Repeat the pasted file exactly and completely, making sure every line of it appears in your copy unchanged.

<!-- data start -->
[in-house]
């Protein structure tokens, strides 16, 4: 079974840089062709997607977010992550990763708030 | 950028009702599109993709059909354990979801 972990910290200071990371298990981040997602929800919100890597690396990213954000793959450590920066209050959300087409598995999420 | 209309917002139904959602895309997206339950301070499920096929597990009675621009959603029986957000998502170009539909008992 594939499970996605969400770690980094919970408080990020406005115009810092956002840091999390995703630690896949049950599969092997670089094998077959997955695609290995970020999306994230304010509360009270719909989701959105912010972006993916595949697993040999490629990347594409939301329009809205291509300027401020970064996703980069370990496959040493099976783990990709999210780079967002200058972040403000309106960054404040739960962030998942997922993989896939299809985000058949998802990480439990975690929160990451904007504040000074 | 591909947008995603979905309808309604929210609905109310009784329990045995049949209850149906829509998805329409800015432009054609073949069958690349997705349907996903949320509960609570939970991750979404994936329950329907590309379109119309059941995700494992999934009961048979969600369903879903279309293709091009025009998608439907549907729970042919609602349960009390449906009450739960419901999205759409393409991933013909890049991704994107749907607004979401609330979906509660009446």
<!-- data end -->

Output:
[in-house]
């Protein structure tokens, strides 16, 4: 079974840089062709997607977010992550990763708030 | 950028009702599109993709059909354990979801 972990910290200071990371298990981040997602929800919100890597690396990213954000793959450590920066209050959300087409598995999420 | 209309917002139904959602895309997206339950301070499920096929597990009675621009959603029986957000998502170009539909008992 594939499970996605969400770690980094919970408080990020406005115009810092956002840091999390995703630690896949049950599969092997670089094998077959997955695609290995970020999306994230304010509360009270719909989701959105912010972006993916595949697993040999490629990347594409939301329009809205291509300027401020970064996703980069370990496959040493099976783990990709999210780079967002200058972040403000309106960054404040739960962030998942997922993989896939299809985000058949998802990480439990975690929160990451904007504040000074 | 591909947008995603979905309808309604929210609905109310009784329990045995049949209850149906829509998805329409800015432009054609073949069958690349997705349907996903949320509960609570939970991750979404994936329950329907590309379109119309059941995700494992999934009961048979969600369903879903279309293709091009025009998608439907549907729970042919609602349960009390449906009450739960419901999205759409393409991933013909890049991704994107749907607004979401609330979906509660009446």